Los Angeles Dodgers pitcher Trevor Bauer released – update


TO UPDATE: The Los Angeles Dodgers release controversial pitcher Trevor Bauer.

The former Cy Young winner was designated for assignment by the team today in a widely anticipated move. Bauer was reinstated from a two-year suspension by an arbitrator last month. He was charged with sexual assault by a woman to hasten Major League Baseball’s suspension. Bauer has vehemently claimed that the relationship was consensual.

“The Dodgers organization believes that allegations of sexual assault or domestic violence should be thoroughly investigated and that the accused should receive a fair trial,” the Dodgers said in a statement. “From the outset, we have fully cooperated with Major League Baseball’s investigation and have strictly adhered to the process outlined in the MLB Joint Domestic Violence, Sexual Assault, and Child Abuse Policy. Two comprehensive reviews of all available evidence in this case — one by the Commissioner [Rob] Manfred and another by a neutral arbitrator – concluded that Mr. Bauer justified the longest active suspension of players ever in our sport for violations of this policy.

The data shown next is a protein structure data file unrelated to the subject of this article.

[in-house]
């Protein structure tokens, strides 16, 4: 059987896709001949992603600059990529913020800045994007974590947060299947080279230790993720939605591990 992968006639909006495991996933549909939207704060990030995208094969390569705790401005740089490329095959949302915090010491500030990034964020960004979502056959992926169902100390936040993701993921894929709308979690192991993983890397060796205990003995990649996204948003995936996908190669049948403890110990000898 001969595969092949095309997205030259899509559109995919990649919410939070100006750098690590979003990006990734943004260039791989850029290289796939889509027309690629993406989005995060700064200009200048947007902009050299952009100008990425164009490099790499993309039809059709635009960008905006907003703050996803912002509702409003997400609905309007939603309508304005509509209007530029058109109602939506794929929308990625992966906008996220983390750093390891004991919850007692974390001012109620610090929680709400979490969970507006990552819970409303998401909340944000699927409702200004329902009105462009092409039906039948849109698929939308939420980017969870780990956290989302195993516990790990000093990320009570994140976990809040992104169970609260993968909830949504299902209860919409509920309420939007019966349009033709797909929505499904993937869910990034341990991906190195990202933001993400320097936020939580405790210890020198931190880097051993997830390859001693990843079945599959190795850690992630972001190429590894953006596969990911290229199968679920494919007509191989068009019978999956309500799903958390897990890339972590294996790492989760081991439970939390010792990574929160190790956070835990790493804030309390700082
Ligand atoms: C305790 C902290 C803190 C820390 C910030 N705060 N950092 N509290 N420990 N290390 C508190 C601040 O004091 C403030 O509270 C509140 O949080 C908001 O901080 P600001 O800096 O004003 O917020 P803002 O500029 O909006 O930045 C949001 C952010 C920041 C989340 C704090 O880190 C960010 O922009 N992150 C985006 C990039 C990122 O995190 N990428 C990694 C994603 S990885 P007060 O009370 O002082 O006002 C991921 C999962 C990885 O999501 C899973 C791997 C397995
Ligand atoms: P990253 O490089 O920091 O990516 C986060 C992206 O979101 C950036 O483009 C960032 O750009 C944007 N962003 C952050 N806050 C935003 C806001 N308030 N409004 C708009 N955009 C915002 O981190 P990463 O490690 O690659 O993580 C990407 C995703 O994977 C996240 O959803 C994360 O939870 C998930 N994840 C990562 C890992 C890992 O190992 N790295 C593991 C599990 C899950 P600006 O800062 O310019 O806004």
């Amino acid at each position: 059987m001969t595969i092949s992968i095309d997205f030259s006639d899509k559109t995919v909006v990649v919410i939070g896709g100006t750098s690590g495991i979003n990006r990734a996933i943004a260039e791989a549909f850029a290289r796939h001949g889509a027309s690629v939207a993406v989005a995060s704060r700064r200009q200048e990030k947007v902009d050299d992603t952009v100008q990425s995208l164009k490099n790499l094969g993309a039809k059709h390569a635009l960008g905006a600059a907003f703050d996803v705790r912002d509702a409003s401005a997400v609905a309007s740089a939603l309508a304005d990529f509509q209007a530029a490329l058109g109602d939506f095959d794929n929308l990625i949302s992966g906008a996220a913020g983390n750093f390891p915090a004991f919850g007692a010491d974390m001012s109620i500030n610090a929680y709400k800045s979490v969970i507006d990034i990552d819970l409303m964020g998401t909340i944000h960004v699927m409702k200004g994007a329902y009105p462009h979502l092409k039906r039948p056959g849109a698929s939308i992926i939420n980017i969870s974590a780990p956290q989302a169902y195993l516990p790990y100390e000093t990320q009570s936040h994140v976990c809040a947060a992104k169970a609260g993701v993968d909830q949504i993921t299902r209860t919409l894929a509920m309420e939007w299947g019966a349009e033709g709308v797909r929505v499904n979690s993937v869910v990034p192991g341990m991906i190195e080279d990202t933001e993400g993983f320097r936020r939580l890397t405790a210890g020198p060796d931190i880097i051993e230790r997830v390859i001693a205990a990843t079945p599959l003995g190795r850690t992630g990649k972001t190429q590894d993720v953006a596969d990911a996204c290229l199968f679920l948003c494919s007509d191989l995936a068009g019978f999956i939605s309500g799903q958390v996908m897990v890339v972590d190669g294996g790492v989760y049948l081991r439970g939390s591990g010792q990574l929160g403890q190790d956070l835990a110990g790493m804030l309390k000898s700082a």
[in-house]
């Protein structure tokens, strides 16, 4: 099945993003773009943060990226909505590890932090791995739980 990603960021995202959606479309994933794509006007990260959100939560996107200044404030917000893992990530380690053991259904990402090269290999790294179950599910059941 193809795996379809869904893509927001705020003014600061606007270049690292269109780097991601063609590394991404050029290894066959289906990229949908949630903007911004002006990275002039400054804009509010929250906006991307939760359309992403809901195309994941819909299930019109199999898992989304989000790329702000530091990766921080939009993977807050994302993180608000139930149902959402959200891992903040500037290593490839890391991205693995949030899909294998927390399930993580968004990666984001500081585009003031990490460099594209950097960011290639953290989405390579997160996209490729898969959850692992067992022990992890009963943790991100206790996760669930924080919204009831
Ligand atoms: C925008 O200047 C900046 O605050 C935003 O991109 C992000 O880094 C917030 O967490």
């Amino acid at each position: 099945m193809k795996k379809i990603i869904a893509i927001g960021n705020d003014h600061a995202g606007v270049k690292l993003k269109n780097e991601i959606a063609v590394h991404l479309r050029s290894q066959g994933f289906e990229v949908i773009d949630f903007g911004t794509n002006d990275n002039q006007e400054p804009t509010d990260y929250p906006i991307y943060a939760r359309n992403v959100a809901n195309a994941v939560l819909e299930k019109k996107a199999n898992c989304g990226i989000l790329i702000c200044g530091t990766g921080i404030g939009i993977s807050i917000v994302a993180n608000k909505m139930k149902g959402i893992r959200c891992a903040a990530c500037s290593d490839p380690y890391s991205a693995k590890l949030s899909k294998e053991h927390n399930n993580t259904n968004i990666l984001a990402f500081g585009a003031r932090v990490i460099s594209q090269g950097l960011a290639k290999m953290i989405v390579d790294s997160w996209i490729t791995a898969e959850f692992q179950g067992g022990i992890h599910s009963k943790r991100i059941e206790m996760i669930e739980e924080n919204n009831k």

“Now that this process has been completed, we have decided after careful consideration that he will no longer be part of our organization.”

Bauer can now sign with any major league team for the $720,000 minimum and start playing right away. Whether a team will bite the bullet on the former Cy Young winner remains to be seen.

EARLIER: Trevor Bauer, the LA Dodgers pitcher who served a two-year suspension, was reinstated to Major League Baseball by an arbitrator today.